The first of these incursions is made by Juan de Salcedo, grandson of Miguel de Legazpi, whose name goes down in Philippine history as the first of Spain’s “governor-generals” to “Nueva Espana,” in 1572. 9.) A later incursion by Salcedo literally costs him his head; his body arrives back in Manila without it. With cause, Marcos notes it strange that an earlier account has its author attribute the state of Salcedo’s decapitated body to the natives’ reverence for Salcedo. Never mind that decapitation, as Marcos further observes, is a widespread ritual element of native culture, an element which has little to do with reverence, all over the islands now called the Philippines, and not just among the Cordillera tribes, 10.) as seems to be a presently preferred belief. Just like acknowledging the widespread practice of slavery before and during Spanish incursion into the islands 11.) is not at all a popular preference. Throughout the four hundred years of Spanish rule in the islands, Benguet Igorots, especially the Ibalois with a well-developed gold industry, demonstrate a most stubborn refusal to subjugation, and battle Spanish forces with consistency. One particular battle, fought in 1759 and recounted by several sources, among them Scott, 12.) Scheerer, 13.) and more recently, Carino, 14.) relate a particularly vicious expedition of Spanish and conscripted lowland forces to “punish” the stubborn “Igorotes.” Recounted as the battle of Tonglo, it is actually fought in Lumtang, a town on what is now the Naguilian Road, arrived at before reaching Tonglo, a prosperous Ibaloi settlement. Said battle has Benguet warriors stoically withstanding five hours of artillery and more than 200 dead, massacre proportions, even by today’s standards. After the survivors retreat the next day, a previously abandoned Tonglo is razed to the ground by the “punitive” forces. Still, said forces, which not incidentally include Mexican miners, themselves retreat, without Ibaloi gold. This expedition is carried out, of course, within the supposed comfortably “acceptable” context of a Spanish “just war” waged on the “Igorotes,” a war both civil and religious authorities agree upon, for once agreeing. 15.) From the point of Salcedo’s first incursion and for 300 odd years thereafter, Spanish attempts to get a foothold on Benguet gold mines prove to be fruitless, repelled by the Benguet Igorots’ refusal to allow foreign entry into their territory. 16.) Only with Guillermo Galvey, decorated with the impressive title of Comandante del Pais de Igorotes y Partidas del Norte de Pangasinan, who from 1829-39 wages a grand total of 45 “punitive expeditions” into Benguet does Spanish incursion see some success. In 1856, the Sociedad Minero Metalurgica Cantabro-Filipino de Mankayan is established to exploit Benguet gold and copper in Mankayan, 17.) in what is largely Kankana-ey territory. Still, Ibaloi gold mines, found mainly around the vicinity of Kafagway and Itogon, remain in the control of the Ibalois. By this time, too, there are some Ilocanos and foreigners living in Benguet. 18.) Spanish entry into Ibaloi turf sees fruition mainly in a place called “Benget,” which Spanish Commandant Manuel Scheidnagel in 1874 “christens” La Trinidad, “in honor” of Galvey’s wife. 19.) "La Trinidad” has “European” weather, if you will, and Spanish forces seek to establish here a “sanitarium,” for health reasons, of course. It also looks as if they will succeed, since a description of the town at that time has it:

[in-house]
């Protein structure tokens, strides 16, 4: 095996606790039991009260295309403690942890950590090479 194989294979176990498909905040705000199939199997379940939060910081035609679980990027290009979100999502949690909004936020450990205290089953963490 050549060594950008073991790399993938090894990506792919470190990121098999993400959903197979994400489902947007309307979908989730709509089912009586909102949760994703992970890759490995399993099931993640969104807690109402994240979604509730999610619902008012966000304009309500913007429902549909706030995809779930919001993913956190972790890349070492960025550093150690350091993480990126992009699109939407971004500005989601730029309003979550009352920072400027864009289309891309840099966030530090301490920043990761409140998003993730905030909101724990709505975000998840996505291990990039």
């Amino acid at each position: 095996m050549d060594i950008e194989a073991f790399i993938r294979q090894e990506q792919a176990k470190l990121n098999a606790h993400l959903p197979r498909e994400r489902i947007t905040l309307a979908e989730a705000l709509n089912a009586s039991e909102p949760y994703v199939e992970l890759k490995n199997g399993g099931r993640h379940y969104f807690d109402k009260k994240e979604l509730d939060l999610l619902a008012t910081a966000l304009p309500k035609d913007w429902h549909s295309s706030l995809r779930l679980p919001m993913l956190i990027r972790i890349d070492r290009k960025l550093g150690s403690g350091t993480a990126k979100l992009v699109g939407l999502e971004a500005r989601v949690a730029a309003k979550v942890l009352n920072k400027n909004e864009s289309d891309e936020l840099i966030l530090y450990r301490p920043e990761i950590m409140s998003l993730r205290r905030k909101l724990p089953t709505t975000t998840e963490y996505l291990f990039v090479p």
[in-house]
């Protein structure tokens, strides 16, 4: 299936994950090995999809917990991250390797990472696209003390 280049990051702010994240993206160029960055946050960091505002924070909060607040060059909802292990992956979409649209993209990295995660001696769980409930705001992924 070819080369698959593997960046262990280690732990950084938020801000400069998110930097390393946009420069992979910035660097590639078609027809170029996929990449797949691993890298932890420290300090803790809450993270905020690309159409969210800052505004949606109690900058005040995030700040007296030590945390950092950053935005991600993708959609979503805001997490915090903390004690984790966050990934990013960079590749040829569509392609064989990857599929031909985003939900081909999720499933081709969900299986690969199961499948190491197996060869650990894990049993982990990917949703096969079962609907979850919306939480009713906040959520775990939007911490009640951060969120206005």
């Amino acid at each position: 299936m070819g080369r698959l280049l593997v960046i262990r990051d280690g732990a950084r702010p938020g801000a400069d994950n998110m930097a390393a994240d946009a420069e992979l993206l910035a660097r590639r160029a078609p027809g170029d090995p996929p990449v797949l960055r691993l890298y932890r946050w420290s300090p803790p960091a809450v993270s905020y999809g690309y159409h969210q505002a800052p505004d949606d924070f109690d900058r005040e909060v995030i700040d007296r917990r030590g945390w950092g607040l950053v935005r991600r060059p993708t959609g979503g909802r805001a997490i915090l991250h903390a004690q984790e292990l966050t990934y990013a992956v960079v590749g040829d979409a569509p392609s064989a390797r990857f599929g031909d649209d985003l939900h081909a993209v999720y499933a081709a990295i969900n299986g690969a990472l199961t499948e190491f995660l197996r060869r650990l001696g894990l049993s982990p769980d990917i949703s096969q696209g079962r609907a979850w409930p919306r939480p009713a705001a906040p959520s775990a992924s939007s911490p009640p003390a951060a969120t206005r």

"After the pattern of the lowland plaza complex, private dwellings were loosely clustered around a nuclear area which consisted of a small plaza, an imposing Catholic church with attached convento, priest’s building, a jail, a school, and a teacher’s house. But in addition to these, La Trinidad also featured a number of edifices that clearly revealed its unique character as a major comandancia capital and as a nascent hill station. These included a substantial military barracks, a parade ground, an armory, a fine district headquarters encircled by formal gardens, and four small general stores… "

Galvey’s repeated expeditions, however, change things some, because residents retreat to places where they are free from Spanish "taxation," and thus reduce the population to a dispirited 400. Also, the Philippine Revolution happens, interrupting Spanish plans for a sanitarium in La Trinidad. 20.) Enter the first Republic of the Philippines.

Sadly missing from the pages of Philippine Republican history is an account of the Republican presence in Benguet. The account is documented from local records by Wilson:

"The last Spanish Comandante Politico Militar of Benguet district was Antonio Bejar y Ayuso… The Comandancia was then at Pukis (in SW La Trinidad) and there was a force of about 40 men. Counting the officials, there were around 35 other Spaniards in the area. The name of the priest was Padre Antonio Lezano. There were also two Spanish and one German store as well as a hotel-sanitarium operated by a Spaniard, Jose Ocampo.

"The natives and Ilocanos finally rose (500 strong) under the leadership of Juan (or Ora) Cariño, Mateo Carantes, and Piraso (all from what is now Baguio), Magastino Larauan (of Tublay), and others.
They were about to attack the Comandancia one night, but there was a shout, which warned the Spaniards, and the attack was called off."

"Sometime later, Magastino Larauan, on coming back from a trip to the lowlands, stated that a large Republican army of several thousand was coming up. So, near the end of July, 1899, Bejar, accompanied by his wife and family and associates left for Bontoc… The natives had evacuated ahead of them and some attacked them with stones at Lutab, Kabayan. The native cargadores led by Lucio Almazan and Benito Sombrano who had gone with the Spaniards returned, hungry and unpaid." (To be continued)

Published in the Sun.Star Baguio newspaper on December 07, 2013.